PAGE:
A Banjar aunt reminisced “Oh yes, that was what your grandmother used to tell us – that your mother used to make everything better than “orang kita” (“our own people”). And that by any standards, is high praise indeed ~My Mother’s Table
One of the best family recipes that our friend, Intan so kindly shared with us is her mother’s Opor Ayam. For her, Opor is a dish that only the best of the best cooks her paternal family members can prepare. However, her mother has proved that wrong by getting such a praise by one of her Banjar aunts.
Opor is a type of dish cooked and braised in coconut milk from Indonesia, especially from Central Java. It is a popular dish that is usually served for Hari Raya Aidilfitri and is usually eaten with ketupat and sambal beef liver. Once you tried this family gem of a recipe, you will be begging for seconds!
- 1 whole chicken – chopped into 12 pieces. (Cleaned)
- Blended ingredients (blend finely in a food processor):
- 3 fresh red chilies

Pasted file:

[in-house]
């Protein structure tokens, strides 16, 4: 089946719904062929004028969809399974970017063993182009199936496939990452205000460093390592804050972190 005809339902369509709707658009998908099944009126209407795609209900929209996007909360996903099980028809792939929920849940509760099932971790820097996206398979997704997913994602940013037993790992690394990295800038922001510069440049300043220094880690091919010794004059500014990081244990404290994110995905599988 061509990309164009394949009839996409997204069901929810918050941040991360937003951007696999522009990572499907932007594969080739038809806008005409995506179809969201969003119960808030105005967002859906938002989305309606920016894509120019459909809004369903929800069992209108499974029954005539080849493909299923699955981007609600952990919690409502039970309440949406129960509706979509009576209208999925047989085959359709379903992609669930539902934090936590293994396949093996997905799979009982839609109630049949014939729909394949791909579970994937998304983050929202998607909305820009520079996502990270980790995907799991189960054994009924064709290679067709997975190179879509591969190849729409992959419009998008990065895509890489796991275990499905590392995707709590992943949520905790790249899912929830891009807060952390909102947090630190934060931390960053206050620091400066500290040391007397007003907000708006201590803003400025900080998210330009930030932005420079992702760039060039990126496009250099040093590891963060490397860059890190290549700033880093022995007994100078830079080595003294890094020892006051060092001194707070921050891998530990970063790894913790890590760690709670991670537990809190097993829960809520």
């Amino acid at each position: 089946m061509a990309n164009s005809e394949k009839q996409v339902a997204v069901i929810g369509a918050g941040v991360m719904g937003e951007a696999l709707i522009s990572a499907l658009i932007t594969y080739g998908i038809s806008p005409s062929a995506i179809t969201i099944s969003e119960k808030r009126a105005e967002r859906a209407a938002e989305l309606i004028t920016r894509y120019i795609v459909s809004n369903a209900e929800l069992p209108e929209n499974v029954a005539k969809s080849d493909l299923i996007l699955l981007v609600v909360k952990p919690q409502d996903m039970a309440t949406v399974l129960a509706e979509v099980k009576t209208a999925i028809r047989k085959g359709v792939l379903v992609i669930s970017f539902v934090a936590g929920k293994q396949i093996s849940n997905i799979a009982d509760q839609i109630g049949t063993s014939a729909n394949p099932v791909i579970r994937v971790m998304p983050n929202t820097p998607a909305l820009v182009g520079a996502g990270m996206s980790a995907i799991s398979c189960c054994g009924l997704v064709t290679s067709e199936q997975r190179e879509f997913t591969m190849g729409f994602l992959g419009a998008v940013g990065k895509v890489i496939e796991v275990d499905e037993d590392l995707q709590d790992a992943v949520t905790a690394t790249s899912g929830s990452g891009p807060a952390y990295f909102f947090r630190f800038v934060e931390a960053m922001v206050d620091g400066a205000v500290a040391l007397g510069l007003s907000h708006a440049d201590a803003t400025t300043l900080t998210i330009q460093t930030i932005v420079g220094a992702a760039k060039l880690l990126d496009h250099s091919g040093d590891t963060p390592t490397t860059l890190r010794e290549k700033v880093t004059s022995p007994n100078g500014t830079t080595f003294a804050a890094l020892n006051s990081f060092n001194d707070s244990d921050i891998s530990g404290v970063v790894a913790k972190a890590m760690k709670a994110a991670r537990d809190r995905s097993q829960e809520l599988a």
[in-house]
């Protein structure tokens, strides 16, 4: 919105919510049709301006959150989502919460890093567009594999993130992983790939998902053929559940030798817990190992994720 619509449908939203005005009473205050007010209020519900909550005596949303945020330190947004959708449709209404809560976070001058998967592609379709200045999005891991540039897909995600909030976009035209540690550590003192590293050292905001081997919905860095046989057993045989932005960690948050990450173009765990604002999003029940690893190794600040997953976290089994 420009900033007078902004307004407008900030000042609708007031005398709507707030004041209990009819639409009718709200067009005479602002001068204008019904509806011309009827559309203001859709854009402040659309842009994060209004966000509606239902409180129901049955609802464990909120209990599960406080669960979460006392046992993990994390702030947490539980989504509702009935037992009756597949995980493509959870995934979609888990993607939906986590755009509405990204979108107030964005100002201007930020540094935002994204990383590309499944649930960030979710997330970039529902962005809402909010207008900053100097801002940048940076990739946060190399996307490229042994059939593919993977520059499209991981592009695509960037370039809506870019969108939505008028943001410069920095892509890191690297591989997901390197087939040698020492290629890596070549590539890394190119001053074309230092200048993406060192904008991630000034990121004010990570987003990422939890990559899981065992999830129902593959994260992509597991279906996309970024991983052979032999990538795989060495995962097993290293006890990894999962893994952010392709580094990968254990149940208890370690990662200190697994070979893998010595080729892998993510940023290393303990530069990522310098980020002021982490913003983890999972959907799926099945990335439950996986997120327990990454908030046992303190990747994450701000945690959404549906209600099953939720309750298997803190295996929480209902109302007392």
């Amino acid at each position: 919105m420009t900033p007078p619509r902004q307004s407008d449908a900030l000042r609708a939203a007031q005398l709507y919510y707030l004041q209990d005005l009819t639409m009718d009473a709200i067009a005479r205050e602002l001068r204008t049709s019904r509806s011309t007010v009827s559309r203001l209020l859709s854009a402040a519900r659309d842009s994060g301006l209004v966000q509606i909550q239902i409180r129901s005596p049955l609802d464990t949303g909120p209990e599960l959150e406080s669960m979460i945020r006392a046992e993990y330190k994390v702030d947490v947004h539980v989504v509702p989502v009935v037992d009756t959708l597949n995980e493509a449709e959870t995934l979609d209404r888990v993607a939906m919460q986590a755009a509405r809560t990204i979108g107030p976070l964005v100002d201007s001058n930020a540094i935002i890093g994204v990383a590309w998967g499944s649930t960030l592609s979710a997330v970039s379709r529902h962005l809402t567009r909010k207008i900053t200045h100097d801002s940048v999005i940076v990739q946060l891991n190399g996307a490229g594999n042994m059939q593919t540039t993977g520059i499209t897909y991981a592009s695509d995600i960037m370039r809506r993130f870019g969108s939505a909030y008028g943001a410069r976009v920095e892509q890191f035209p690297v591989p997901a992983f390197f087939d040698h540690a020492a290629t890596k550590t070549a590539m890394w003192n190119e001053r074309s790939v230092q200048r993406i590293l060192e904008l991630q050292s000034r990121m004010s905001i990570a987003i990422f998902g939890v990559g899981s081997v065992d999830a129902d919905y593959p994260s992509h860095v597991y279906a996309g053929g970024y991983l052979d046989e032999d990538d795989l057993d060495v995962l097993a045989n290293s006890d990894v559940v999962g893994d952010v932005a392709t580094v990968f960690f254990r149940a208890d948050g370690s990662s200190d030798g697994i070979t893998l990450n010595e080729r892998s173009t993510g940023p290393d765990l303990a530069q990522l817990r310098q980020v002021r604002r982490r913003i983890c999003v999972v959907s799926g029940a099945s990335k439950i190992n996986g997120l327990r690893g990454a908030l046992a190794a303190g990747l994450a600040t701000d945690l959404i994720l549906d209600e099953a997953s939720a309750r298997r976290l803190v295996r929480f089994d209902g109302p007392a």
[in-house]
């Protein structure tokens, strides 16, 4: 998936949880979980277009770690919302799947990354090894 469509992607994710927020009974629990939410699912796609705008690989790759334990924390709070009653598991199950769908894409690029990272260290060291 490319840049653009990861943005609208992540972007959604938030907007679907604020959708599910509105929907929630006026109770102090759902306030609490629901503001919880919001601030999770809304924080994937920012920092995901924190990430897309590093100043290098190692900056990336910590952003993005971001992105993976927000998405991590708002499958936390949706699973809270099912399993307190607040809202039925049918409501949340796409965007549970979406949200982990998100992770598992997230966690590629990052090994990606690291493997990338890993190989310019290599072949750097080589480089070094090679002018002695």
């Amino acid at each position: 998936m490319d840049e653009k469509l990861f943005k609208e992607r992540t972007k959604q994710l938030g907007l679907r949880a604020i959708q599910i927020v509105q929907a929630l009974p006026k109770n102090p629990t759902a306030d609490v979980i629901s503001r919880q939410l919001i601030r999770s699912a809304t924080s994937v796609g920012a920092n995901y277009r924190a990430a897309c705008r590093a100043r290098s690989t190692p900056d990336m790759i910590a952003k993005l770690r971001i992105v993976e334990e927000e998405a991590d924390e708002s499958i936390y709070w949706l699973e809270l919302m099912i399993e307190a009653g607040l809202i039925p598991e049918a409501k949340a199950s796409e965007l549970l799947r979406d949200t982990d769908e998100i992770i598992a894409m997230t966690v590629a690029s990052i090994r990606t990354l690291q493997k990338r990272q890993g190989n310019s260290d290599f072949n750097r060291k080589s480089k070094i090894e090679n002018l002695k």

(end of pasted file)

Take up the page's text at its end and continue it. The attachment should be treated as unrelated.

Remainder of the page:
- 5 dried red chilies (soaked in hot water) or 2 tablespoons of chilli powder
- Half a stick of the root-end of lemongrass
- 10 red shallots or 2 large red onions
- 5 gram of lengkuas
- 3 garlic cloves
- 5 gram of young ginger root
- 5 gram of fresh turmeric root or 1 tablespoon of dried turmeric powder
- 2 sticks of lemongrass (bruised)
- 3 pieces of asam keping
- 2 large fresh tomatoes (chopped)
- 4 fl oz of fresh first-pressed santan
- 2 teaspoons of salt
- 1 teaspoon of sugar
- Chopped spring onions and chopped chinese celery leaf
- 1/4 cup of flavorless cooking oil
- Heat oil in a pot. Fry the 2 sticks of bruised lemongrass.
- Fry the blended ingredients until fragrant and ‘pecah minyak‘ . This should take about 10 minutes on a medium fire with occasional stirring.
- Add the chicken pieces. Stir through and add in the chopped tomatoes.
- Cover the pot with a lid. Leave on a medium to low fire until it boils and chicken is cooked through. This should take about 20 minutes.
- Once chicken is cooked, add santan and seasoning. Leave pot lid off and boil on low fire.
- Once the colour of the dish has deepened to a rich orange colour and the oil has risen to the top, turn off the fire and put in the garnish.
A recipe is the best when it is well-preserved from generation to generation and this Opor Ayam recipe gives you the exact nostalgia feel that most city-dwellers and modern society so crave to taste. Let us know, if Intan’s Opor Ayam recipe speaks to you because to us, it definitely does!